Yet another of my old album reviews, this time for a Minus 5 record. Man, I need to go listen to this one again.
I bought this CD expecting it to be, essentially, a Wilco album with a couple of extra guys involved. In that respect, I was sorely disappointed–this is not a Wilco album, it’s a Minus 5 album on which Wilco play most of the instruments. But that’s not a bad thing, I discovered, because the Minus 5’s Down With Wilco is an album of many pleasures in its own right.
Sonically, the best way to describe Minus 5 is that they’re a hybrid of the Beach Boys, Village Green Preservation Society-era Kinks, the Byrds, and Neil Young. The melodies are lilting and infectious, the guitars range from gently-strummed acoustics to chimming twelve strings and Neil Young-esque electrics, and the harmonies sound very much as though the head of this project (a man named Scott McCaughey) has a huge Beach Boy fetish.
And he does–several of the songs display a Pet Sounds-era Brian Wilson type of arrangement, utilizing Wilson’s modular techniques and a wide range of instrumentation. Wilco provides most of the musicians for the set, but they tend to accommodate rather than forcing him and Peter Buck (of REM, who is also a key figure in this project. A few words about the “group”–it’s the side project of Scott McCaughey and Peter Buck, and they just have a rotating cast of supporting musicians. This time around, they hooked up with Wilco) to bend to their sound.
The most entertaining aspect of this record is the loose, free feeling of the music. Everything is tongue-in-cheek, everyone is wearing a smile while they play. You can hear it. There’s a feeling of whimsy and playfulness in this record that’s usually missing from Wilco’s very serious albums. While Wilco is still a great band (and one of my current favorites, as I might’ve mentioned), they don’t often crack smiles.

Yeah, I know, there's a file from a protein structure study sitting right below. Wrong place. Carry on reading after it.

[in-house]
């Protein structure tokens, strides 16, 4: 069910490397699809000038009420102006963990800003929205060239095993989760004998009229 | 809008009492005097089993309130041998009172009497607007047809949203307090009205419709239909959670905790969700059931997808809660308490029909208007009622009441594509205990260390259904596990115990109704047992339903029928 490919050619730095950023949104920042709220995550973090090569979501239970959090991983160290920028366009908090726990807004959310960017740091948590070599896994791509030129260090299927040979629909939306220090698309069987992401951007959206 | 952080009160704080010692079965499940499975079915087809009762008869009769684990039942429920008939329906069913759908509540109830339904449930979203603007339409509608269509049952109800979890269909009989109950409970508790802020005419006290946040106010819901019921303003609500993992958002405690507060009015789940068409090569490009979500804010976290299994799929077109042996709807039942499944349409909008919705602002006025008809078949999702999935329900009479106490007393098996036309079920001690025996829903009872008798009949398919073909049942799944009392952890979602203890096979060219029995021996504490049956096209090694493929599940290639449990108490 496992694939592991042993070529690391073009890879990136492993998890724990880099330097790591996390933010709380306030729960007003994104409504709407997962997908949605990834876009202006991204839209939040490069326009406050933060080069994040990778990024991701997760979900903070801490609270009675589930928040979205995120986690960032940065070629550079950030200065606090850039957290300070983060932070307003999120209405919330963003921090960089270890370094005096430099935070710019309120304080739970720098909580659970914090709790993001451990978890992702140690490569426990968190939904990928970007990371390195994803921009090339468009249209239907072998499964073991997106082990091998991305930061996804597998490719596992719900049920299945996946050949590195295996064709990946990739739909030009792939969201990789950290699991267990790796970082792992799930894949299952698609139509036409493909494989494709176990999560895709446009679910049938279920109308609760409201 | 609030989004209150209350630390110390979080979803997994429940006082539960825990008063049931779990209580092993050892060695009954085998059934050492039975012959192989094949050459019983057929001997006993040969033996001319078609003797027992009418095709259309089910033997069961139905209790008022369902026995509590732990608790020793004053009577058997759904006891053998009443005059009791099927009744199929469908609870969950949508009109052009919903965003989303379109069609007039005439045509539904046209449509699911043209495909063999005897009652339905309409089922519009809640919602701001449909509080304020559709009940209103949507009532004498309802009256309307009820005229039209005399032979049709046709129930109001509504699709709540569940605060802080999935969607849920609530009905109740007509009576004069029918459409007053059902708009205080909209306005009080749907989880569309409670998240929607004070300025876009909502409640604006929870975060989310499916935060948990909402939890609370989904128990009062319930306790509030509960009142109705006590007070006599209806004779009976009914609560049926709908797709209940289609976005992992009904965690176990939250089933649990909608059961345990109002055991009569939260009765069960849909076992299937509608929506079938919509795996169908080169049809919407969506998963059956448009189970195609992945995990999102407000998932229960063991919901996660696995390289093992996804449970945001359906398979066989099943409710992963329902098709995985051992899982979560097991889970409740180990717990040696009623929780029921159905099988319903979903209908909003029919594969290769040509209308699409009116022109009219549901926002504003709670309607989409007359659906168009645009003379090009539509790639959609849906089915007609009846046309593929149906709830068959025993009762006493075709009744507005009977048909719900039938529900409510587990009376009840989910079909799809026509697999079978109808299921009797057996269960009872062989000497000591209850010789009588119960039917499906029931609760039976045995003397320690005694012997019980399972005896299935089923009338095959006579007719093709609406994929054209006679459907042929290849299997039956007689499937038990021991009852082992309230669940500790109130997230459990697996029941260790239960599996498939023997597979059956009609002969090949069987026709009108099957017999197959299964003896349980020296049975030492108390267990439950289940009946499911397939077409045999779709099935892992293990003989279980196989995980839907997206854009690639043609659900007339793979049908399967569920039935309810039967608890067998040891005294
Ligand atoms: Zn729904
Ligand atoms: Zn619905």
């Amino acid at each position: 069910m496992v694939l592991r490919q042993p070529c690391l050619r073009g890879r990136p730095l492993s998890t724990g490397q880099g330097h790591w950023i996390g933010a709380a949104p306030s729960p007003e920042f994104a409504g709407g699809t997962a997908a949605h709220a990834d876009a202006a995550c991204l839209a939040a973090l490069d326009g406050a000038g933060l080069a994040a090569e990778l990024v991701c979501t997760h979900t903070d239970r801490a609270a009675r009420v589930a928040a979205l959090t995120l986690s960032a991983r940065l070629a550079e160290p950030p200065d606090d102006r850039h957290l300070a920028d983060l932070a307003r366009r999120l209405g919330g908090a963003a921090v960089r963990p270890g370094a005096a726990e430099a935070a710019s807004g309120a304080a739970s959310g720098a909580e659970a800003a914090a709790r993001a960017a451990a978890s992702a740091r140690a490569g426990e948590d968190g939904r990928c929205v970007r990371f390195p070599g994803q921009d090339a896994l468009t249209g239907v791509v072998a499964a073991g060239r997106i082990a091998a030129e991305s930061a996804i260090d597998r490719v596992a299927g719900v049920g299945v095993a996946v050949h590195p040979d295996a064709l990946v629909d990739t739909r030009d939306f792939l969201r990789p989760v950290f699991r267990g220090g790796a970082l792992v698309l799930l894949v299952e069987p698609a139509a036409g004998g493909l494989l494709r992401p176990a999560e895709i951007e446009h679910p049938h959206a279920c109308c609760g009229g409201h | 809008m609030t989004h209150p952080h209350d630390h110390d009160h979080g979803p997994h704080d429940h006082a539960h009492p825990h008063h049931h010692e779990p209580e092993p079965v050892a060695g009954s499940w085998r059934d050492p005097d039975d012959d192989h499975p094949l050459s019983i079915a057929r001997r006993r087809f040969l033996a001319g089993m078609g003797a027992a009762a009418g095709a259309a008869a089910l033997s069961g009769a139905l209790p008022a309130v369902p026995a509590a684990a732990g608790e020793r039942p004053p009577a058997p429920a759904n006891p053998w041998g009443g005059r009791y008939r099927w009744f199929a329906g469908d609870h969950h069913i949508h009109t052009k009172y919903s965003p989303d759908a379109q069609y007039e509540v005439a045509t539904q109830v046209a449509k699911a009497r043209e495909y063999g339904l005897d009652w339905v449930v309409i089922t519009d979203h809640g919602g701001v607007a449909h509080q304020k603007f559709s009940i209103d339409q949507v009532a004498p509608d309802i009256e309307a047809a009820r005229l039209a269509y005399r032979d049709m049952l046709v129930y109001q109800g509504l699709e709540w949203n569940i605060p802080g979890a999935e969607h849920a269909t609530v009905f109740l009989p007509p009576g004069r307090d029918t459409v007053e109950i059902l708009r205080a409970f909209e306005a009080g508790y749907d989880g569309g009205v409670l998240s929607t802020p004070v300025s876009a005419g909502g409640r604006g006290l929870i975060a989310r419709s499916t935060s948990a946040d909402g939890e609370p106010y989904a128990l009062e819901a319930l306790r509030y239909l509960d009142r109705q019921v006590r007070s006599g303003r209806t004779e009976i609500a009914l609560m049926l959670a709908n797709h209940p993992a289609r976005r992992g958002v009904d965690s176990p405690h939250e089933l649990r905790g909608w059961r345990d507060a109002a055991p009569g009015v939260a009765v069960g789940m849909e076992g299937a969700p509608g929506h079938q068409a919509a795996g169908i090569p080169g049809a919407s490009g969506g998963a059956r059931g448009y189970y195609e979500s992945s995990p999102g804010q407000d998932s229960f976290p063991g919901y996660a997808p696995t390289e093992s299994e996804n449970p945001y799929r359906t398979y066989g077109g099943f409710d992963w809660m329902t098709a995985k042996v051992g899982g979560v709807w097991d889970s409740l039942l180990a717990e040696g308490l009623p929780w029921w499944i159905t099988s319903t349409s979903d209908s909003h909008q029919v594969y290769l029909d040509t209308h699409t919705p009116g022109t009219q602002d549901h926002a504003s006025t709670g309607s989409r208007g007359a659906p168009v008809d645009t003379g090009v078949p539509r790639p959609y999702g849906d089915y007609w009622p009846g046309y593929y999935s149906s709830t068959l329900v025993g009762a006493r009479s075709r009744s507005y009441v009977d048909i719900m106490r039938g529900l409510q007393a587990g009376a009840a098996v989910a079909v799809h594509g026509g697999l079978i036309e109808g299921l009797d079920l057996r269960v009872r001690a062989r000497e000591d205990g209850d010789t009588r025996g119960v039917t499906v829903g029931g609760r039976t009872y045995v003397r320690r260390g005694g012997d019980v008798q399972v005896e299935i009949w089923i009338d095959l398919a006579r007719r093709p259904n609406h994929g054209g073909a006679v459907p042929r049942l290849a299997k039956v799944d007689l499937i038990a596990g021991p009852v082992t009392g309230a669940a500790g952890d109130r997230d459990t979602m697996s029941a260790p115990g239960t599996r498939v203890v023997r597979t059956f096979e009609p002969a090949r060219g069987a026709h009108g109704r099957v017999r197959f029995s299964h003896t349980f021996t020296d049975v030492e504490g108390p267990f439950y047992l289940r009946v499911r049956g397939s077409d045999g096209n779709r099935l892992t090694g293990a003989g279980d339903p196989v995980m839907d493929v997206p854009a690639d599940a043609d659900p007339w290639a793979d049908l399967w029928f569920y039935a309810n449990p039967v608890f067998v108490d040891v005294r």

All of the tracks on this collection are winners. The opener, “The Days of Wine and Booze,” is an ode to loss and regret, a commitment to remember the old times, whether they were good or bad. “Retrieval of You” is a fairly straightforward song on paper–a man who lost the woman he loves because she became a pop star. But with its jaunty tune and laugh-out-loud funny lyrics (“They call me DJ Minimart, ’cause that’s where I work”), it rises above its basic premise. “The Town that Lost its Groove Supply” tells you everything you need to know in the title–witty, humorous, bouncy, and just plain fun. “I’m Not Bitter,” the most Wilco-sounding track on the collection, has a chanted call-and-response chorus of the phrase “I’m not bitter” over and over again, as though the narrator were trying to convince himself or his audience (you’re never sure which). The album closes with “Dear Employer (The Reason I Quit),” a Dear John letter to one’s place of employment that is both humorous and bittersweet.
But really, there’s not a bad song on the album. McCaughey is an excellent lyricist, and Wilco rises to the occasion musically and vocally. Jeff Tweedy, Wilco’s frontman, doesn’t take lead vocal duties often (only once exclusively, on “Family Gardener”), but provides excellent backing and harmony vocals throughout to McCaughey’s lead vocals.
Overall, the Minus 5’s Down With Wilco is an excellent, well-crafted album that takes a familiar band and casts them in a slightly different light. The result is one of the more enjoyable and cohesive albums I’ve listened to in a long time, and that’s saying something for a side project.